and at the place of the token you would put the output of a MAC. Checking the MAC again after receiving the url would confirm that YOU created that url and it has not been modified. Remember, MAC provides integrity and authentication. The author also provides a way to only render this usable once: use the original hashed password as a nonce.

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Babun, Cmder and Tmux

posted February 2015

I've used Cmder for a while on Windows. Which is a pretty terminal that brings a lot of tools and shortcuts from the linux world. I also have Chocolatey as packet manager. And all in all it works pretty great except Cmder is pretty slow.

I've ran into Babun yesterday, that seems to be kind of the same thing, but with zsh, oh-my-zsh and another packet manager: pact. The first thing I did was downloading tmux and learning how to use it. It works pretty well and I think I have found a replacement for Cmder =)

Here is a video of what is tmux:

and an awesome cheatsheet

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Implementation of Coppersmith attack (RSA attack using lattice reductions)

posted February 2015

I've implemented the work of Coppersmith (to be correct the reformulation of his attack by Howgrave-Graham) in Sage.

You can see the code here on github.

I won't go too much into the details because this is for a later post, but you can use such an attack on several relaxed RSA models (meaning you have partial information, you are not totally in the dark).

I've used it in two examples in the above code:

Stereotyped messages

For example if you know the most significant bits of the message. You can find the rest of the message with this method.

The usual RSA model is this one: you have a ciphertext c a modulus N and a public exponent e. Find m such that m^e = c mod N.

Now, this is the relaxed model we can solve: you have c = (m + x)^e, you know a part of the message, m, but you don't know x. For example the message is always something like "the password today is: [password]". Coppersmith says that if you are looking for N^1/e of the message it is then a small root and you should be able to find it pretty quickly.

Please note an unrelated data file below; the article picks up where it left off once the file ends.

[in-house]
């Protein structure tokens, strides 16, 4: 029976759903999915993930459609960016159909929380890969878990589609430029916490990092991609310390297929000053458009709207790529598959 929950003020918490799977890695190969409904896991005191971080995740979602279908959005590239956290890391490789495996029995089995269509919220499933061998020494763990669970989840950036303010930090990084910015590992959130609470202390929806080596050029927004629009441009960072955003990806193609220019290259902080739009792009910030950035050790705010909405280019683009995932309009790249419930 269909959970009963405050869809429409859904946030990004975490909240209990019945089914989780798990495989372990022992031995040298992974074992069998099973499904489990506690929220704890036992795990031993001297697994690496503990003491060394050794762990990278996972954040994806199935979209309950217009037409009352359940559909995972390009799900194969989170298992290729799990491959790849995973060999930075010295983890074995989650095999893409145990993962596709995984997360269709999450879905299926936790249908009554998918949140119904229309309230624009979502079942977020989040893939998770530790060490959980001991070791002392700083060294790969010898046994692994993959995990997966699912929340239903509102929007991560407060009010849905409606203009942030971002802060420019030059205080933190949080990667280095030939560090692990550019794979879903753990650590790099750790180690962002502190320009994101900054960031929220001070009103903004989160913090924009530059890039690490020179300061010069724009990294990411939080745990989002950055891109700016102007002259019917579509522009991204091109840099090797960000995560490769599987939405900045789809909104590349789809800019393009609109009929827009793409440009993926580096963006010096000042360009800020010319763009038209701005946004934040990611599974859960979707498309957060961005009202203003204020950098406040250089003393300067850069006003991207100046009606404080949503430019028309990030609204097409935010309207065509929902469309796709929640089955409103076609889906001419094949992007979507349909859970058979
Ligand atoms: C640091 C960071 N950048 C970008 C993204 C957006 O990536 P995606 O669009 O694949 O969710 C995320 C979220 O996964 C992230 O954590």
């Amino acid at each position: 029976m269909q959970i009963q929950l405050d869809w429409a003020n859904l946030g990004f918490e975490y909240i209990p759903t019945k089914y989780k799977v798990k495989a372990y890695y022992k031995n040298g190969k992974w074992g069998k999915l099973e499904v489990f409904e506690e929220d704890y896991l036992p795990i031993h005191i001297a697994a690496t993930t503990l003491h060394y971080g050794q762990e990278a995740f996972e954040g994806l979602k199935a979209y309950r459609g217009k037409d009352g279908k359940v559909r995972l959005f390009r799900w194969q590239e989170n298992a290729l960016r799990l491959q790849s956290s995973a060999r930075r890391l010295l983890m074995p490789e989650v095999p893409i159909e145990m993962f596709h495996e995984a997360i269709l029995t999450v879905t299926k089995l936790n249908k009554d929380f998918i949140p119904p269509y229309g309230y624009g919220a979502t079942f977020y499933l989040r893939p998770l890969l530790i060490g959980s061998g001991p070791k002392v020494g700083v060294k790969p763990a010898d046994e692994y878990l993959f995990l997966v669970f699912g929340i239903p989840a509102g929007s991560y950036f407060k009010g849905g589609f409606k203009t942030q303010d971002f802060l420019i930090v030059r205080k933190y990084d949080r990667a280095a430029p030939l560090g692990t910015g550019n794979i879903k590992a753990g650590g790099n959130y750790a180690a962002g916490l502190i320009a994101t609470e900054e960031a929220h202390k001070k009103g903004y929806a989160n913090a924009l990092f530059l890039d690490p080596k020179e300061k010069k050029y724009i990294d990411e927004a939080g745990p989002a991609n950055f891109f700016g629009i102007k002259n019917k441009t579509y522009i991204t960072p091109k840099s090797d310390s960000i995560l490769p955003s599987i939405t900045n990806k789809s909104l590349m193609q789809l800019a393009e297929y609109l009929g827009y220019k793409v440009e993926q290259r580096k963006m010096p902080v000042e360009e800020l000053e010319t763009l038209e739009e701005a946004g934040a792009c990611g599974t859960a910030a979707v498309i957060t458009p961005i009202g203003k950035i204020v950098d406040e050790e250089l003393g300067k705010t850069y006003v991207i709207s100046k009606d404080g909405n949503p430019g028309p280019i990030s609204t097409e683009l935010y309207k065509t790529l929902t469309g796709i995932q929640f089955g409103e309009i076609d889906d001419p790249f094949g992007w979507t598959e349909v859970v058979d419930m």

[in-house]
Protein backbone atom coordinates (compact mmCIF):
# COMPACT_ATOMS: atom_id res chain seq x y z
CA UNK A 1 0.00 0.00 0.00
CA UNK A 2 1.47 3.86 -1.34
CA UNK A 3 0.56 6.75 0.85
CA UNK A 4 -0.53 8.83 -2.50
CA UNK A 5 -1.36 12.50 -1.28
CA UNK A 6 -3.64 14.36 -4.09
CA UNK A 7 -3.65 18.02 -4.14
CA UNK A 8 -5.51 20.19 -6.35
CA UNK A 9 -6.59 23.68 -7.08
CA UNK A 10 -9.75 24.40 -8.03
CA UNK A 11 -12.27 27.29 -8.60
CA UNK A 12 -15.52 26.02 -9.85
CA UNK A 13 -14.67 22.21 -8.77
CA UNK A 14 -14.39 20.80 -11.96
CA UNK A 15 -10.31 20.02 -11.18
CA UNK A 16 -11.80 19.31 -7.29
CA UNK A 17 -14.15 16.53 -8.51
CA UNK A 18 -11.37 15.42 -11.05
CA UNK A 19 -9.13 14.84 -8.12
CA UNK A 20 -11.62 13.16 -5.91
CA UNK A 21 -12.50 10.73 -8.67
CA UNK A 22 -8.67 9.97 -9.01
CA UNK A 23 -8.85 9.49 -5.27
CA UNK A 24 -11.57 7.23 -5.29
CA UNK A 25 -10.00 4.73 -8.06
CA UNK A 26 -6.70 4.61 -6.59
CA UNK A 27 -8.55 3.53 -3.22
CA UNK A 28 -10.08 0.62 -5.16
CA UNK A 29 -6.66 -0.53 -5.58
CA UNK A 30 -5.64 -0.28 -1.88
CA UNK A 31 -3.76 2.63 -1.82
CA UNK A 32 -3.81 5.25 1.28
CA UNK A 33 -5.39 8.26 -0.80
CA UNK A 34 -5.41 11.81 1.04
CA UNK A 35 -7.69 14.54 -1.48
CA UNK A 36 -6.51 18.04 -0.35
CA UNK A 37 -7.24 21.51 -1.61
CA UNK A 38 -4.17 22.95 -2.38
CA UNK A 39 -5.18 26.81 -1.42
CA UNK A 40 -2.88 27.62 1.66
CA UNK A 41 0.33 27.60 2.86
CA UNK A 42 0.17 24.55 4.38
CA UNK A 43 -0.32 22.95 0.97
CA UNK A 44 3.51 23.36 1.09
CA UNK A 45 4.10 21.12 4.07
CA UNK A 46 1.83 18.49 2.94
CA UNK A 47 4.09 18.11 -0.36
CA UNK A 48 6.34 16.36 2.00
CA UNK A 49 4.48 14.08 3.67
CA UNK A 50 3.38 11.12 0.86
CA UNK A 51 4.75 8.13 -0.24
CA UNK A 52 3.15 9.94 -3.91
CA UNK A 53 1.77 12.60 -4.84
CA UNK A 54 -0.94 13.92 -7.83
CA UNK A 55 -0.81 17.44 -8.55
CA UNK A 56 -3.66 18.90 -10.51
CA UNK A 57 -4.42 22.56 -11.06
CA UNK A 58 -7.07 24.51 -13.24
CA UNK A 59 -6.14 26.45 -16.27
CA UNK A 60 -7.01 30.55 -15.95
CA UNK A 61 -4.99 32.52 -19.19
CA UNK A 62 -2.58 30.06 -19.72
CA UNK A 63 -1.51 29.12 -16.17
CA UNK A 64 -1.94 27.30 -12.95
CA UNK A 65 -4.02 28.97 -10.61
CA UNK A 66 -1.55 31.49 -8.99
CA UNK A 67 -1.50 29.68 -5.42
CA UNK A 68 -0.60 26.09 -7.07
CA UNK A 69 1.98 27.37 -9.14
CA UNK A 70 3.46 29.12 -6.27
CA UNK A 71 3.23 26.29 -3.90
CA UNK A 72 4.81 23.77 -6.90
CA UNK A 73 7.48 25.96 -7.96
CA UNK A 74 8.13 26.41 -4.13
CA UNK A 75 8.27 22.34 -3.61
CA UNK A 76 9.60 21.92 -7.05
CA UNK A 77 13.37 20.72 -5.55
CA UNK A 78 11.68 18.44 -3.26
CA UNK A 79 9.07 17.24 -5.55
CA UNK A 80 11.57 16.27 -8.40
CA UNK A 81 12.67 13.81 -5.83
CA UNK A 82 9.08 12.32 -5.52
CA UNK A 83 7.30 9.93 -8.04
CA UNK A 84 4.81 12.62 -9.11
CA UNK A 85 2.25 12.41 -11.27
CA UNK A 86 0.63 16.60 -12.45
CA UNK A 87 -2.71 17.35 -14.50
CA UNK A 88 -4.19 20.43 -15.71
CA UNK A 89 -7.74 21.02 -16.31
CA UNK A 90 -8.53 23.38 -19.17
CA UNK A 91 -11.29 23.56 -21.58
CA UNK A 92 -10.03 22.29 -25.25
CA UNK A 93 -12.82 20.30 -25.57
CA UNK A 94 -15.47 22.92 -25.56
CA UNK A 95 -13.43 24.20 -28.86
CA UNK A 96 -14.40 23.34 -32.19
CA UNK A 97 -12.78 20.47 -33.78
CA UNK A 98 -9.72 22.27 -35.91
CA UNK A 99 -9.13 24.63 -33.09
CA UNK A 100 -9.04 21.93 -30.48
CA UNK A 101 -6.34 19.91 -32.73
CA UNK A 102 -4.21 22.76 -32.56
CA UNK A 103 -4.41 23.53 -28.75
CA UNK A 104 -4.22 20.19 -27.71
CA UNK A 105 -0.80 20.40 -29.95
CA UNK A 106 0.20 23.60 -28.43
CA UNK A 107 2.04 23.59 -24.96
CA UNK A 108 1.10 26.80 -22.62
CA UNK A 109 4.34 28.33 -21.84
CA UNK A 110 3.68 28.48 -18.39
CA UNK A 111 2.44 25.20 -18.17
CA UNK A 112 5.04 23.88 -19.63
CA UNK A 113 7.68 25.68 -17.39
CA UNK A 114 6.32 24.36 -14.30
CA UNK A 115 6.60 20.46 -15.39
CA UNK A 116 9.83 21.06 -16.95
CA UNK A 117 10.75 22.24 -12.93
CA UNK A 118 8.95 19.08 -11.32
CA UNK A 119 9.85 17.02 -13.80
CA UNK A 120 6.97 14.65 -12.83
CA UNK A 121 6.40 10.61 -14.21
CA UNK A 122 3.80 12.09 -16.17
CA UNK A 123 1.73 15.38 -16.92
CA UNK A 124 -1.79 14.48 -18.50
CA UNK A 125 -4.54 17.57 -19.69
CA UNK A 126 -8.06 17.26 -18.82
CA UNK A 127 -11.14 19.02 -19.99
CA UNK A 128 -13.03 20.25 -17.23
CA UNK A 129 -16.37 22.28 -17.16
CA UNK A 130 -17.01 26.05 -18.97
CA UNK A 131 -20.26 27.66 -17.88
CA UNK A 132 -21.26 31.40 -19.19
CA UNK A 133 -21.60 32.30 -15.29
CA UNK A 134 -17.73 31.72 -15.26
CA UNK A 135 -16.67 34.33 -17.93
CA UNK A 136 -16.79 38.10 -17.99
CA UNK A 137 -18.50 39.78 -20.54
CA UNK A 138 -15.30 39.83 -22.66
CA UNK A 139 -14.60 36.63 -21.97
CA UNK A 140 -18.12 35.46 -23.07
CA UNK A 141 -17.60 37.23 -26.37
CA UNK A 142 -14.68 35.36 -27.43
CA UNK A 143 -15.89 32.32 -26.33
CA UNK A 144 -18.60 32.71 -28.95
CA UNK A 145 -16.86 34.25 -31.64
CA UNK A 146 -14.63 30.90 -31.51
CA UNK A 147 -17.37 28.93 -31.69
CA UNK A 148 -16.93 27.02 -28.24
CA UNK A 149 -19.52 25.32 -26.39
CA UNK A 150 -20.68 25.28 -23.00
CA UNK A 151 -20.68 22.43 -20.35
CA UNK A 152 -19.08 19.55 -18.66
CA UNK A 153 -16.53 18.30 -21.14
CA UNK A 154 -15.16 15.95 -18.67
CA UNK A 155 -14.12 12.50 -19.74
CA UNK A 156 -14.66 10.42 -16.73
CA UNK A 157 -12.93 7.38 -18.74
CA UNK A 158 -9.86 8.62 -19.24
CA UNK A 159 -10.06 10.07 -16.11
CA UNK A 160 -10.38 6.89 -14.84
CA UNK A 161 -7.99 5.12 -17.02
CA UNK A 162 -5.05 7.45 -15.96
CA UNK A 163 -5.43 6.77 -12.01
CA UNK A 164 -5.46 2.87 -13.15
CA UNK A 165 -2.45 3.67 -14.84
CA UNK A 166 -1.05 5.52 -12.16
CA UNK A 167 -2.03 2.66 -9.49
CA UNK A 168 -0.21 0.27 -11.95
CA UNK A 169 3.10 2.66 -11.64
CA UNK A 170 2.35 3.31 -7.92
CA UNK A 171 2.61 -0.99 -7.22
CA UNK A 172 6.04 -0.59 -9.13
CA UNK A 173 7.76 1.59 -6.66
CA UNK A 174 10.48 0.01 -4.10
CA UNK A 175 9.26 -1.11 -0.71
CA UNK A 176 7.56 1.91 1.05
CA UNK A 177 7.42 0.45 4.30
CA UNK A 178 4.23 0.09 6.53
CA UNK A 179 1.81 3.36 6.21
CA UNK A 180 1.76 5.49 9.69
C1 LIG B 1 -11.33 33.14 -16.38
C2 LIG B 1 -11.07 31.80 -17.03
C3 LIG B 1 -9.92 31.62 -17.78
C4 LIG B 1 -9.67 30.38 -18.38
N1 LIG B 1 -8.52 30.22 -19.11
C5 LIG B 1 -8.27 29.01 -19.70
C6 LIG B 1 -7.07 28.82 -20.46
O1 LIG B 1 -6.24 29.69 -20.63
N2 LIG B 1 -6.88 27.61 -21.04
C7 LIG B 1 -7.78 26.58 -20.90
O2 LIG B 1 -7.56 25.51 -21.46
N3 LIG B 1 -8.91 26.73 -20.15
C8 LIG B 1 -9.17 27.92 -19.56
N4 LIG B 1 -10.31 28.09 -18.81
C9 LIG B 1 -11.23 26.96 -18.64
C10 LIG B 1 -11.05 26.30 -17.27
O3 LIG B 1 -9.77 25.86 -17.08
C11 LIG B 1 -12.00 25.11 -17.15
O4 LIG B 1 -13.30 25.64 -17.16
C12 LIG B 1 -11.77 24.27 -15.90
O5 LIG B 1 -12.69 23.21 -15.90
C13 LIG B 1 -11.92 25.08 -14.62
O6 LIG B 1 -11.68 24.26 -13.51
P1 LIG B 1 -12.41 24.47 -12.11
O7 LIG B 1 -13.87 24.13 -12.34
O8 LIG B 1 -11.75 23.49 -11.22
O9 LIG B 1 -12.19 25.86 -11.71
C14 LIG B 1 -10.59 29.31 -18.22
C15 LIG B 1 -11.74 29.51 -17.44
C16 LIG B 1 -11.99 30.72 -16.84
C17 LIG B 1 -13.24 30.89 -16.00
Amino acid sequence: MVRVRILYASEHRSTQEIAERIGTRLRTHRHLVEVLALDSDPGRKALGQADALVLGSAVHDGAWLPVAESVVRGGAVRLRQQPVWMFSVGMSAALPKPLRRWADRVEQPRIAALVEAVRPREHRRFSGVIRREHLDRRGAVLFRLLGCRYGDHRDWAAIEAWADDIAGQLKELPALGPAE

let our polynomial be f(x) = (m + x)^e - c which has a root we want to find modulo N. Here's how to do it with my implementation:

dd = f.degree()
beta = 1
epsilon = beta / 7
mm = ceil(beta**2 / (dd * epsilon))
tt = floor(dd * mm * ((1/beta) - 1))
XX = ceil(N**((beta**2/dd) - epsilon))
roots = coppersmith_howgrave_univariate(f, N, beta, mm, tt, XX)

You can play with the values until it finds the root. The default values should be a good start. If you want to tweak:

  • beta is always 1 in this case.
  • XX is your upper bound on the root. The bigger is the unknown, the bigger XX should be. And the bigger it is... the more time it takes.

Factoring with high bits known

Another case is factoring N knowing high bits of q.

The Factorization problem normally is: give N = pq, find q. In our relaxed model we know an approximation q' of q.

Here's how to do it with my implementation:

let f(x) = x - q' which has a root modulo q.
This is because x - q' = x - ( q + diff ) = x - diff mod q with the difference being diff = | q - q' |.

beta = 0.5
dd = f.degree()
epsilon = beta / 7
mm = ceil(beta**2 / (dd * epsilon))
tt = floor(dd * mm * ((1/beta) - 1))
XX = ceil(N**((beta**2/dd) - epsilon)) + 1000000000000000000000000000000000
roots = coppersmith_howgrave_univariate(f, N, beta, mm, tt, XX)

What is important here if you want to find a solution:

  • we should have q >= N^beta
  • as usual XX is the upper bound of the root, so the difference should be: |diff| < XX
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Nothing up my sleeve numbers

posted February 2015

Why does the round constants in sha1 have those specific values?

sha1

Kt is the round constant of round t;

from SH1-1 - Wikipedia:

The constant values used are chosen to be nothing up my sleeve numbers: the four round constants k are 230 times the square roots of 2, 3, 5 and 10. The first four starting values for h0 through h3 are the same with the MD5 algorithm, and the fifth (for h4) is similar.

from Nothing up my sleeve number:

In cryptography, nothing up my sleeve numbers are any numbers which, by their construction, are above suspicion of hidden properties. They are used in creating cryptographic functions such as hashes and ciphers. These algorithms often need randomized constants for mixing or initialization purposes. The cryptographer may wish to pick these values in a way that demonstrates the constants were not selected for a nefarious purpose, for example, to create a backdoor to the algorithm. These fears can be allayed by using numbers created in a way that leaves little room for adjustment. An example would be the use of initial digits from the number π as the constants. Using digits of π millions of places into its definition would not be considered as trustworthy because the algorithm designer might have selected that starting point because it created a secret weakness the designer could later exploit.

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gwern trying to crack DPR's PGP

posted February 2015

After some evidences of the Silk Road trial got out, Gwern noticed a PGP key was in here...

This is the ASCII-armored private key of the main DPR public key, the one he signed forum posts with and messaged with people. I was surprised to see it screenshotted like that, and I thought it would be hilarious if I could take the private key and announce that I was actually the real DPR by signing it with his key (since I've occasionally been accused of it).

more on the story here

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Vim cheatsheets

posted February 2015